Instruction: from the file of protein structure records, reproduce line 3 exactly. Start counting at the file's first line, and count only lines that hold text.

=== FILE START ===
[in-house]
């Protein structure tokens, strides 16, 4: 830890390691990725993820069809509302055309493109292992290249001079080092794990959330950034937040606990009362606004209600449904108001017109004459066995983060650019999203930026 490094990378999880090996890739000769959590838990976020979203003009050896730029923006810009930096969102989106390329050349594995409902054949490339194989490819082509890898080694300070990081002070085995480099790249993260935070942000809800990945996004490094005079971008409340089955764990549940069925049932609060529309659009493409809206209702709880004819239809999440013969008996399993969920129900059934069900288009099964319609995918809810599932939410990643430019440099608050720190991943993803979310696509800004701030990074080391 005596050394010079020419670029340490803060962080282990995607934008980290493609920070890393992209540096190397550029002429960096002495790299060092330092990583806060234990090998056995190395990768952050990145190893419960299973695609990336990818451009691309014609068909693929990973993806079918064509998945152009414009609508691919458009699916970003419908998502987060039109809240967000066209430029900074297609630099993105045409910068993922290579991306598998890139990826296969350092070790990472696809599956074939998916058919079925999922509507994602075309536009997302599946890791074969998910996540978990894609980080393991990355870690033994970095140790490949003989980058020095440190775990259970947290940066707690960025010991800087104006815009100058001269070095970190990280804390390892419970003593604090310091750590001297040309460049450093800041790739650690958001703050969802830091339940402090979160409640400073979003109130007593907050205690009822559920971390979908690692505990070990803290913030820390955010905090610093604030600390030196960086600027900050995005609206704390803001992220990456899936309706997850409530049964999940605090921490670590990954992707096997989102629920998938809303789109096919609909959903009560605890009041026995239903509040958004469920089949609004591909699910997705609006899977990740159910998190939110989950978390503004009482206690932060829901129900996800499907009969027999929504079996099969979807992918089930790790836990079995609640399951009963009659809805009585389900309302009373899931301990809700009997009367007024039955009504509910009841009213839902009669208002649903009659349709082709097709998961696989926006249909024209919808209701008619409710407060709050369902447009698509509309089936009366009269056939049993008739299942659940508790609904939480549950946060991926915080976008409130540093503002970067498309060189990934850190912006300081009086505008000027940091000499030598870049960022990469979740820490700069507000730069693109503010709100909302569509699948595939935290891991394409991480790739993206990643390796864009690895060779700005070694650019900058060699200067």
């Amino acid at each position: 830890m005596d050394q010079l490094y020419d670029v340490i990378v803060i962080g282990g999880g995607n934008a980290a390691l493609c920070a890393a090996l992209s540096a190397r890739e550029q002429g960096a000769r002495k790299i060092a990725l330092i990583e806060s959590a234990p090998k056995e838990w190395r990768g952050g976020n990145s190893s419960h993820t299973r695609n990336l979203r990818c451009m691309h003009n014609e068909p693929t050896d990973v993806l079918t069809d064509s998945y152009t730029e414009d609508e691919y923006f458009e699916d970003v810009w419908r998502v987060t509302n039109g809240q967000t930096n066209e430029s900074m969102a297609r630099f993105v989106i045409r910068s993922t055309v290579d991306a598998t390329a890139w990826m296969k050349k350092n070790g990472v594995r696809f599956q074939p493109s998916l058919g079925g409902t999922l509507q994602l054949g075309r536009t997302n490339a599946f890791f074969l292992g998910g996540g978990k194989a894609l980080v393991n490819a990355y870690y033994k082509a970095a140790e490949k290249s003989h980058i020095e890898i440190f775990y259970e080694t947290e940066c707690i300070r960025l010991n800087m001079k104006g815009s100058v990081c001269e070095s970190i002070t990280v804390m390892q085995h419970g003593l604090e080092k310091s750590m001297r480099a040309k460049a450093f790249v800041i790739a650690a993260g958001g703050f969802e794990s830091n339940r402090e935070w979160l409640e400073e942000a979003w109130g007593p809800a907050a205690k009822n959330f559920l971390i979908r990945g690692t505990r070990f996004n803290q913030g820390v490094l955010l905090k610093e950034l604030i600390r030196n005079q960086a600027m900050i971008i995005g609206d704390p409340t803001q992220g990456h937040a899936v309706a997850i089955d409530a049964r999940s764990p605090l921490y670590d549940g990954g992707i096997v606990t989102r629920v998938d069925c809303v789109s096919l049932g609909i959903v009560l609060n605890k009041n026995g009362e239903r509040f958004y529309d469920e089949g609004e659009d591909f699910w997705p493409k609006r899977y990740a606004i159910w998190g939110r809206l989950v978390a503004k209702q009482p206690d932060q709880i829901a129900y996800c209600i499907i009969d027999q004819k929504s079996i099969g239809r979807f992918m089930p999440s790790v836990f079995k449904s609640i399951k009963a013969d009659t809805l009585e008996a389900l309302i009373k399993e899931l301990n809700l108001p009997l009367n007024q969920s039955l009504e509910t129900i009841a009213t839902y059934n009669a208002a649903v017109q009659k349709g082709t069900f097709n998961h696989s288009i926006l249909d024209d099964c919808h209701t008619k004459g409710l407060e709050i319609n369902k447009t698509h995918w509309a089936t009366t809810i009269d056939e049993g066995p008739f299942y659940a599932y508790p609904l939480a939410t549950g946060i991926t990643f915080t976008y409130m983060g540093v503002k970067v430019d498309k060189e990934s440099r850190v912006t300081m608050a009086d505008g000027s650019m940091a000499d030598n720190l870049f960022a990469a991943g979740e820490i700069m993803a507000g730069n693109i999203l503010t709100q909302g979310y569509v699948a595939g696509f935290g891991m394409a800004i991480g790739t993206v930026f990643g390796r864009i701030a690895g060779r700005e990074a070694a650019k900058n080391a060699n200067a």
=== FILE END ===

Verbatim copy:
């Amino acid at each position: 830890m005596d050394q010079l490094y020419d670029v340490i990378v803060i962080g282990g999880g995607n934008a980290a390691l493609c920070a890393a090996l992209s540096a190397r890739e550029q002429g960096a000769r002495k790299i060092a990725l330092i990583e806060s959590a234990p090998k056995e838990w190395r990768g952050g976020n990145s190893s419960h993820t299973r695609n990336l979203r990818c451009m691309h003009n014609e068909p693929t050896d990973v993806l079918t069809d064509s998945y152009t730029e414009d609508e691919y923006f458009e699916d970003v810009w419908r998502v987060t509302n039109g809240q967000t930096n066209e430029s900074m969102a297609r630099f993105v989106i045409r910068s993922t055309v290579d991306a598998t390329a890139w990826m296969k050349k350092n070790g990472v594995r696809f599956q074939p493109s998916l058919g079925g409902t999922l509507q994602l054949g075309r536009t997302n490339a599946f890791f074969l292992g998910g996540g978990k194989a894609l980080v393991n490819a990355y870690y033994k082509a970095a140790e490949k290249s003989h980058i020095e890898i440190f775990y259970e080694t947290e940066c707690i300070r960025l010991n800087m001079k104006g815009s100058v990081c001269e070095s970190i002070t990280v804390m390892q085995h419970g003593l604090e080092k310091s750590m001297r480099a040309k460049a450093f790249v800041i790739a650690a993260g958001g703050f969802e794990s830091n339940r402090e935070w979160l409640e400073e942000a979003w109130g007593p809800a907050a205690k009822n959330f559920l971390i979908r990945g690692t505990r070990f996004n803290q913030g820390v490094l955010l905090k610093e950034l604030i600390r030196n005079q960086a600027m900050i971008i995005g609206d704390p409340t803001q992220g990456h937040a899936v309706a997850i089955d409530a049964r999940s764990p605090l921490y670590d549940g990954g992707i096997v606990t989102r629920v998938d069925c809303v789109s096919l049932g609909i959903v009560l609060n605890k009041n026995g009362e239903r509040f958004y529309d469920e089949g609004e659009d591909f699910w997705p493409k609006r899977y990740a606004i159910w998190g939110r809206l989950v978390a503004k209702q009482p206690d932060q709880i829901a129900y996800c209600i499907i009969d027999q004819k929504s079996i099969g239809r979807f992918m089930p999440s790790v836990f079995k449904s609640i399951k009963a013969d009659t809805l009585e008996a389900l309302i009373k399993e899931l301990n809700l108001p009997l009367n007024q969920s039955l009504e509910t129900i009841a009213t839902y059934n009669a208002a649903v017109q009659k349709g082709t069900f097709n998961h696989s288009i926006l249909d024209d099964c919808h209701t008619k004459g409710l407060e709050i319609n369902k447009t698509h995918w509309a089936t009366t809810i009269d056939e049993g066995p008739f299942y659940a599932y508790p609904l939480a939410t549950g946060i991926t990643f915080t976008y409130m983060g540093v503002k970067v430019d498309k060189e990934s440099r850190v912006t300081m608050a009086d505008g000027s650019m940091a000499d030598n720190l870049f960022a990469a991943g979740e820490i700069m993803a507000g730069n693109i999203l503010t709100q909302g979310y569509v699948a595939g696509f935290g891991m394409a800004i991480g790739t993206v930026f990643g390796r864009i701030a690895g060779r700005e990074a070694a650019k900058n080391a060699n200067a």